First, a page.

Add Event My Events Log In

Upcoming Events

    We see you appreciate a good vintage. But there comes a time to try something new. Click here to head over to the redesigned It's where you'll find all of our latest work. And plenty of the good ol' stuff, too, looking better than ever.


    Print this page

    Photo by Bill Luster

    Herbert Howard has been boarding up vacant houses for the city for 10 years. “I think I done boarded up the whole West End of Louisville,” he says one chilly February morning outside a house on West Market Street.

    The little white shotgun house has wood siding and a UK-blue porch. This one is an emergency boarding. Usually a police officer will call the Department of Codes and Regulations about some squatters or found needles or a building that caught fire. Inside this house, dozens of empty prescription pill bottles lie on the floor. A sofa and chairs sit among pieces of fallen ceiling. A toilet appears to have been used recently. Piles of tires fill one room. “It’s probably from the tire shop right there on the corner,” Howard says as he walks through the place, seeing which doors and windows need boarding. 

    He measures the entryways and goes out to his truck to saw off extra material from wooden boards. The one that covers the front doorway has been painted with black and pink handprints, part of the annual Blight Out Brighten Up volunteer beautification project. Vacant-lots crew supervisor Darrell Coomer says that the city has looked into boarding with sturdier materials. They’ve changed the type of screws they use on the boards to make them more secure. Using acrylic glass in place of wood, Coomer says, is more time-consuming and more expensive. “A board is not gonna keep nobody out,” says Howard, who will visit about 15 houses throughout town today, depending on the time it takes to get to each one. “A board is just a deterrent.” 

    He’s been to this particular house several times. Property code violation liens started piling up last April and now amount to $5,000. When Howard and his assistant come and board? Lien. When a crew mows the overgrown lawn? Lien. When a cleaning crew comes to remove the junk that people dump? Lien. A disgruntled neighbor will call to complain about the next eyesore or sketchy activity and the crews will be back. More liens. When Coomer started running vacant-lot maintenance four years ago there were four crews out every day. Now there are eight, four staffed with inmates, plus a newly formed graffiti-abatement group. Ten total with Howard in charge of boarding. Anthony Warren, who is on one of the cleaning-and-cutting crews, calls the steady work “good job security.”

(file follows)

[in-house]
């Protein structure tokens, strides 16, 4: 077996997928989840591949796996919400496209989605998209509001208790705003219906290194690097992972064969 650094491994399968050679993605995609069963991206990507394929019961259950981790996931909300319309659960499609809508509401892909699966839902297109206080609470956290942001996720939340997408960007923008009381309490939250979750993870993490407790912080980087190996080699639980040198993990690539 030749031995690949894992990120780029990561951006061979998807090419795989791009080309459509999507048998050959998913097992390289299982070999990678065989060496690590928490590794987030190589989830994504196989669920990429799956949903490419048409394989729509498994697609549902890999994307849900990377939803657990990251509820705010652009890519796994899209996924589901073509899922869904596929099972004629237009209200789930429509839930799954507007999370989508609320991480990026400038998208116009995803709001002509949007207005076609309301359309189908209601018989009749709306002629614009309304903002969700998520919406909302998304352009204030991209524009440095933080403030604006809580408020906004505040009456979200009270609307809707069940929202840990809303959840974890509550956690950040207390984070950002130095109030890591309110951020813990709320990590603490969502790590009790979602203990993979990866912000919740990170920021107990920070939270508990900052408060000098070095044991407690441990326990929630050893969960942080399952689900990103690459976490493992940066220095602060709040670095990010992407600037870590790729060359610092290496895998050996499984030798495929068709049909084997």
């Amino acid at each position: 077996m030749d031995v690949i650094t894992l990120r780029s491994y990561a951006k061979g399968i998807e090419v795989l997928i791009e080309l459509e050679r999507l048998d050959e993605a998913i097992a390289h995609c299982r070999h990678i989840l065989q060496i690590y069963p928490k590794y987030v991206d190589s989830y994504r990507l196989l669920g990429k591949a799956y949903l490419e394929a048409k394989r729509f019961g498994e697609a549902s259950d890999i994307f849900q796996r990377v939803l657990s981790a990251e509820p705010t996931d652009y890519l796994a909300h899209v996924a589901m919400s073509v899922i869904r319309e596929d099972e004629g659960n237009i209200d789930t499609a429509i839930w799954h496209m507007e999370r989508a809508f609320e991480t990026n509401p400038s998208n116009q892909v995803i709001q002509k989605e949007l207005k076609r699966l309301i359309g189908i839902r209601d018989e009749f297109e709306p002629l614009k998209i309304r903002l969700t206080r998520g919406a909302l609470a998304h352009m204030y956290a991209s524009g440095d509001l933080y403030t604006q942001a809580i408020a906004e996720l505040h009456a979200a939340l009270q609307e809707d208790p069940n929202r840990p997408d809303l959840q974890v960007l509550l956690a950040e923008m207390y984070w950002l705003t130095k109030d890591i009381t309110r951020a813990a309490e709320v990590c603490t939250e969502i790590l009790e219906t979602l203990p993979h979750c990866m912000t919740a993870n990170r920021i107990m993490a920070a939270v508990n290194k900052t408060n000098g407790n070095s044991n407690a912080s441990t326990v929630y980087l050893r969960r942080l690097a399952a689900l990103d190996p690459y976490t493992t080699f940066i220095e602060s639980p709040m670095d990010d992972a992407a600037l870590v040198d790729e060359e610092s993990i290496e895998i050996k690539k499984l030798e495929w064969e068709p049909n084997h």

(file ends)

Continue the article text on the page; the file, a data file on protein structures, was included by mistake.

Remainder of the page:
The best-kept property on the block is a funeral home. All around are several other boarded-up houses. A two-story brick house looks like the ghost of something you might see on Cherokee Road. The structures look sturdy, but left much longer and they could be candidates for demolition, meeting the same fate as the buildings that used to occupy the block’s several vacant lots.

    A property is considered vacant by the Vacant and Public Property Administration if: it has been referred to the city for action such as cleaning, mowing, boarding or demolition; code enforcement officers have determined it to be vacant for at least one year; and a property maintenance violation is open on the structure or lot.

    Of the city’s more than 7,400 known vacant and abandoned properties, 4,460, or 60 percent, are in ZIP codes that are majority west Louisville neighborhoods (40203, 40210, 40211, 40212). Contrast this to the 240 vacant and abandoned properties that are in a comparable section in the East End (40204, 40205, 40206, 40207). Of the 197 properties currently on the city’s list of demolition referrals, 165, or 84 percent, are in west Louisville neighborhoods. The Landbank Authority, the land acquisition and sale entity governed by the city, county, state and JCPS, owns 273 properties; 265 are in west Louisville. Consider the Market Street house’s property fines. Now add several years and several thousand properties. That equates to $41 million that vacant-property owners owe the city in unpaid fines and fees. Of that, $36 million is from properties in west Louisville Metro Council districts. 

    “We don’t see these freakin’ owners,” says Councilwoman Jessica Green, whose district includes the southwest portion of west Louisville. Hundreds of vacant-property owners are out of state. “Meanwhile, the blocks continue to just sit there and people continue to be irate. I understand. I live in west Louisville.” By May, when the grass starts to rise, she and assistant Charles Weathers will drive block by block. “I’ll text him: ‘Hey, I’m at 34th and such. Get the city over here and put this on the priority list,’” she says. These aren’t knee-high blades. Johnson grass, an invasive weed found on many of these lots, grows a foot a week. If the city doesn’t get to it for six weeks, it can be taller than the people cutting it. Coomer says that Johnson grass will be the focus of their herbicide efforts this summer.